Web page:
Transcription in the linguistic sense is the systematic representation of language in written form.

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Transitive verb

A transitive verb is a verb that requires one or more objects.

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Transitivity (grammar)

In linguistics, transitivity is a property of verbs that relates to whether a verb can take direct objects and how many such objects a verb can take.

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Translation

Translation is the communication of the meaning of a source-language text by means of an equivalent target-language text.

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Transliteration

Transliteration is a type of conversion of a text from one script to another that involves swapping letters (thus trans- + liter-) in predictable ways (such as α → a, д → d, χ → ch, ն → n or æ → e).

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Uncle

Uncle (from avunculus the diminutive of avus "grandfather") is a male family relationship or kinship within an extended or immediate family.

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University of California

The University of California (UC) is a public university system in the US state of California.

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Urdu

Urdu (اُردُو ALA-LC:, or Modern Standard Urdu) is a Persianised standard register of the Hindustani language.

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Urdu alphabet

The Urdu alphabet is the right-to-left alphabet used for the Urdu language.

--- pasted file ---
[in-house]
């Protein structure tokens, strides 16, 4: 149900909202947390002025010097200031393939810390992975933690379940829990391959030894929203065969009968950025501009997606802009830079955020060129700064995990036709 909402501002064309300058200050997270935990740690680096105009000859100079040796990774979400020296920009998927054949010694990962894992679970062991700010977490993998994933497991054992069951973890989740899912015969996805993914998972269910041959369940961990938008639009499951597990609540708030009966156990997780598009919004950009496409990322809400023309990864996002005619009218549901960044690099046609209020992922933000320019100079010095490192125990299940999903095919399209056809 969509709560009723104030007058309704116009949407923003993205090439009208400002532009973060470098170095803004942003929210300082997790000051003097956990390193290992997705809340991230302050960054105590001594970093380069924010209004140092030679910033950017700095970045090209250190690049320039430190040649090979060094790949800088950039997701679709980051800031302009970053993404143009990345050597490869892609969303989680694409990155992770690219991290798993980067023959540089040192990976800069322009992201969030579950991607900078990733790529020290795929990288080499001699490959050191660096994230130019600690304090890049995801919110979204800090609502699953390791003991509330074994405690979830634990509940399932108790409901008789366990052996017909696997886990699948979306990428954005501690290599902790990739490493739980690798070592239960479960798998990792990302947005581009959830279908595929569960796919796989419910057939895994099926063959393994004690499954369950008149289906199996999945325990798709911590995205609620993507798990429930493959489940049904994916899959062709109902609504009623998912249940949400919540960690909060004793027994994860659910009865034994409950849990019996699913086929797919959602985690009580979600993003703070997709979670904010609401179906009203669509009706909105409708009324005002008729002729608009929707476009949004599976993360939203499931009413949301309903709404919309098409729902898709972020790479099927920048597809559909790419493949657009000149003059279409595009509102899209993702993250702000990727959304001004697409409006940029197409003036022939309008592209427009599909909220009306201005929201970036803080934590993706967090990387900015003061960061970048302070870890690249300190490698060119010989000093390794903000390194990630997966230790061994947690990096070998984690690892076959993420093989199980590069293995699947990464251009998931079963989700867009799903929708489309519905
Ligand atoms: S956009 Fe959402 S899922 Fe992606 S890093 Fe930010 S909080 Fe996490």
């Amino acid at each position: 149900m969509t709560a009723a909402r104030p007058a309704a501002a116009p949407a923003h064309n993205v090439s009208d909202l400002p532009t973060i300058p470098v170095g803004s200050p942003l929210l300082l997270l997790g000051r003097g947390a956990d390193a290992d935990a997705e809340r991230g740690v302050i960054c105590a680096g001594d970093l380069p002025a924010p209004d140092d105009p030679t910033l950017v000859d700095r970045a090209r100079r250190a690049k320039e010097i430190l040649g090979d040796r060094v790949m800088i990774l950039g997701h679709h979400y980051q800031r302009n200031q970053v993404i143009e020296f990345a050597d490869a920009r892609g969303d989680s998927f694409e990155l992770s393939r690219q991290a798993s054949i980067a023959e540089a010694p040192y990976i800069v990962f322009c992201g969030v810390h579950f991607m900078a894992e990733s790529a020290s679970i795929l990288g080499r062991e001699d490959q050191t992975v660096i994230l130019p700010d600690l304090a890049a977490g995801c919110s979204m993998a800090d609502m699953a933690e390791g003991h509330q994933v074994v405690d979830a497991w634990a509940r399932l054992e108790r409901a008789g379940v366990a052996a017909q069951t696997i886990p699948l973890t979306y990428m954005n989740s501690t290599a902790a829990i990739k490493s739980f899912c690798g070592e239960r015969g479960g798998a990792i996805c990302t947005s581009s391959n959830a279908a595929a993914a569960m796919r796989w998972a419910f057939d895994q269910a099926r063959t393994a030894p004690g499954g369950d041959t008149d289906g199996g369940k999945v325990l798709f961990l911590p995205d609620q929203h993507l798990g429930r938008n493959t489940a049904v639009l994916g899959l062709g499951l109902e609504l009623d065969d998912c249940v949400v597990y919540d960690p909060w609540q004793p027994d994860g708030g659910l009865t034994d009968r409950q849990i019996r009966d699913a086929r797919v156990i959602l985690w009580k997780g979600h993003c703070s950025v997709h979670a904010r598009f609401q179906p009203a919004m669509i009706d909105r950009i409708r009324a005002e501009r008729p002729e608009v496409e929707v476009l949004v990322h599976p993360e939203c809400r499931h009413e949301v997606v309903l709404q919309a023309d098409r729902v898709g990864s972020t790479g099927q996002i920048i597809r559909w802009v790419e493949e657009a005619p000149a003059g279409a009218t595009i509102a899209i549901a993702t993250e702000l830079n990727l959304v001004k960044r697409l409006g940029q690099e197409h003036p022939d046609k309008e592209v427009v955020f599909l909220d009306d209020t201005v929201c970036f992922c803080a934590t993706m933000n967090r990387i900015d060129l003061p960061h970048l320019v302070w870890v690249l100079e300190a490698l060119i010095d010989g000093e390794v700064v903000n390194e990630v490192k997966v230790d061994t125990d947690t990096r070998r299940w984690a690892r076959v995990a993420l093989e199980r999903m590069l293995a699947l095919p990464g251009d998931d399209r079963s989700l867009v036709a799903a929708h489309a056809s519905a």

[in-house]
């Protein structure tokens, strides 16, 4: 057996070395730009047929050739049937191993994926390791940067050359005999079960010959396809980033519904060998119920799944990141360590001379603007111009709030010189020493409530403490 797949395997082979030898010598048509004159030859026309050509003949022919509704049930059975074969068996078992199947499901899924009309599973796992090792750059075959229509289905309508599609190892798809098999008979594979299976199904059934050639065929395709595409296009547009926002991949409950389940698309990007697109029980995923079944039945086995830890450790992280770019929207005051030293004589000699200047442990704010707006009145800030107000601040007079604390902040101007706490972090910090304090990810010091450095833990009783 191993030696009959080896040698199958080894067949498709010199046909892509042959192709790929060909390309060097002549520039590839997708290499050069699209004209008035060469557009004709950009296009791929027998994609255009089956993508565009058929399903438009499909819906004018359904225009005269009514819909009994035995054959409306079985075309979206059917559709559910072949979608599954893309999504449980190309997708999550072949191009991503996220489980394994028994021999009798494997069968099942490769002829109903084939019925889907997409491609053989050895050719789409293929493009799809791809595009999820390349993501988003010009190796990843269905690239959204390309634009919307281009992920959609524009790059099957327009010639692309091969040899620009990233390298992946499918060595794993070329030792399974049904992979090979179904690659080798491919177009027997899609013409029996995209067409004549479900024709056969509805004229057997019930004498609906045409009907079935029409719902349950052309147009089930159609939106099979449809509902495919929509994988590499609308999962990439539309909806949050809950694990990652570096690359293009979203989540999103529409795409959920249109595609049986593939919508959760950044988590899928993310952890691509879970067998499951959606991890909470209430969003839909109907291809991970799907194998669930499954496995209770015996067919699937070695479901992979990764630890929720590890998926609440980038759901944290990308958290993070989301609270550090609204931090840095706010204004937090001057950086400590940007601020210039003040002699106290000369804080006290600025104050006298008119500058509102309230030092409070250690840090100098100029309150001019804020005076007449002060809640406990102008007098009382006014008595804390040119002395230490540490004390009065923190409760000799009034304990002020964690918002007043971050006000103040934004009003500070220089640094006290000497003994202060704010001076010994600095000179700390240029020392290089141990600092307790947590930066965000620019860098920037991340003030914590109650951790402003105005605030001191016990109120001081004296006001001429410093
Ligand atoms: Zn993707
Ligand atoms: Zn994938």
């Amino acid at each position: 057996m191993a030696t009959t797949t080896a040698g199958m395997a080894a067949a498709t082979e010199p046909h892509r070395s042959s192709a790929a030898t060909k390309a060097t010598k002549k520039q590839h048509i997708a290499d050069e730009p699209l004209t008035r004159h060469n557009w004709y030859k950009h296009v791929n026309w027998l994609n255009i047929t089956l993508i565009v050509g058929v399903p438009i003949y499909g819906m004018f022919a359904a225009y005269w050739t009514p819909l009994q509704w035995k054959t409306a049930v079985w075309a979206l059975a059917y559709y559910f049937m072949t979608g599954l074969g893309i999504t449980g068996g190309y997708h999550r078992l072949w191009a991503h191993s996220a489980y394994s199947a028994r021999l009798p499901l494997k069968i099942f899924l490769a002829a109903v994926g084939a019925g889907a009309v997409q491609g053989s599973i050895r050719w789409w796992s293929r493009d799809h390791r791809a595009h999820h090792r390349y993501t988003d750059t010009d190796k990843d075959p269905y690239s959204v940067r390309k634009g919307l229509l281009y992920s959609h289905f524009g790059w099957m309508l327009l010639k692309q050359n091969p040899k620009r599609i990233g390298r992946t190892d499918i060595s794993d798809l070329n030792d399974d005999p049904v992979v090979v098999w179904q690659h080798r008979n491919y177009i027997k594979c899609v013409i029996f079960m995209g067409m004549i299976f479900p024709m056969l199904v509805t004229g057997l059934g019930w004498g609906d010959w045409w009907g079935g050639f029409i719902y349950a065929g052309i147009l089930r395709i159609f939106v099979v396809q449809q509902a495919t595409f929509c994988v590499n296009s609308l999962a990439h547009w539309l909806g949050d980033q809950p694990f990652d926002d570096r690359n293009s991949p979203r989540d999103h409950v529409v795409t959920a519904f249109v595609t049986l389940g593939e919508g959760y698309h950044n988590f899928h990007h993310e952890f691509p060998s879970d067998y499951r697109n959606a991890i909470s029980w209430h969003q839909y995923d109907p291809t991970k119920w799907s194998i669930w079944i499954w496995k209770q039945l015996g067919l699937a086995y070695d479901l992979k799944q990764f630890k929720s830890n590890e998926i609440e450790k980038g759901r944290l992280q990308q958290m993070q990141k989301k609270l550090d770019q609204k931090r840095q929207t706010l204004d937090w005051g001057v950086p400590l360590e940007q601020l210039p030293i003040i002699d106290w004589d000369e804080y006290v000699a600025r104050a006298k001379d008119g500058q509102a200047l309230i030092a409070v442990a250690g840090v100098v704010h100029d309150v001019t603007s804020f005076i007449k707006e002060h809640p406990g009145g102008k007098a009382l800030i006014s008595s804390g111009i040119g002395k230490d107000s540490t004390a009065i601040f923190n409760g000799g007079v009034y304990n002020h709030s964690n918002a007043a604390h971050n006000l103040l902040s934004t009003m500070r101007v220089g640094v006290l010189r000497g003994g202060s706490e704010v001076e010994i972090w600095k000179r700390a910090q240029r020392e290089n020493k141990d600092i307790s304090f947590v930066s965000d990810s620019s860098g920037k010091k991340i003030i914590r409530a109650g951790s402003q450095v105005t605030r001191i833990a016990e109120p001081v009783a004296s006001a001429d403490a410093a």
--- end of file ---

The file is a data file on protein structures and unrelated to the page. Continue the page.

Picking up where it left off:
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Uvular consonant

Uvulars are consonants articulated with the back of the tongue against or near the uvula, that is, further back in the mouth than velar consonants.

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Velar consonant

Velars are consonants articulated with the back part of the tongue (the dorsum) against the soft palate, the back part of the roof of the mouth (known also as the velum).

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Verb

A verb, from the Latin verbum meaning word, is a word (part of speech) that in syntax conveys an action (bring, read, walk, run, learn), an occurrence (happen, become), or a state of being (be, exist, stand).

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Vocative case

The vocative case (abbreviated) is the case used for a noun that identifies a person (animal, object etc.) being addressed or occasionally the determiners of that noun.

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Voice (grammar)

In grammar, the voice of a verb describes the relationship between the action (or state) that the verb expresses and the participants identified by its arguments (subject, object, etc.). When the subject is the agent or doer of the action, the verb is in the active voice.

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Vowel

A vowel is one of the two principal classes of speech sound, the other being a consonant.

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Vowel length

In linguistics, vowel length is the perceived duration of a vowel sound.

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Water well

A water well is an excavation or structure created in the ground by digging, driving, boring, or drilling to access groundwater in underground aquifers.

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Word order

In linguistics, word order typology is the study of the order of the syntactic constituents of a language, and how different languages can employ different orders.

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Word stem

In linguistics, a stem is a part of a word.

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Yes–no question

In linguistics, a yes–no question, formally known as a polar question or a general question, is a question whose expected answer is either "yes" or "no".

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Grammar of Modern Standard Hindi, Hindi grammar, Hindi-Urdu grammar, Hindi–Urdu grammar, Hindustani (Hindi-Urdu) Grammar, Hindustani (Hindi-Urdu) grammar, Hindustani Grammar, Hindustani grammar (), Hindustānī (Hindī-Urdū) Grammar, Hindustānī (Hindī-Urdū) grammar, Urdu Grammar, Urdu grammar.

References

[1] https://en.wikipedia.org/wiki/Hindustani_grammar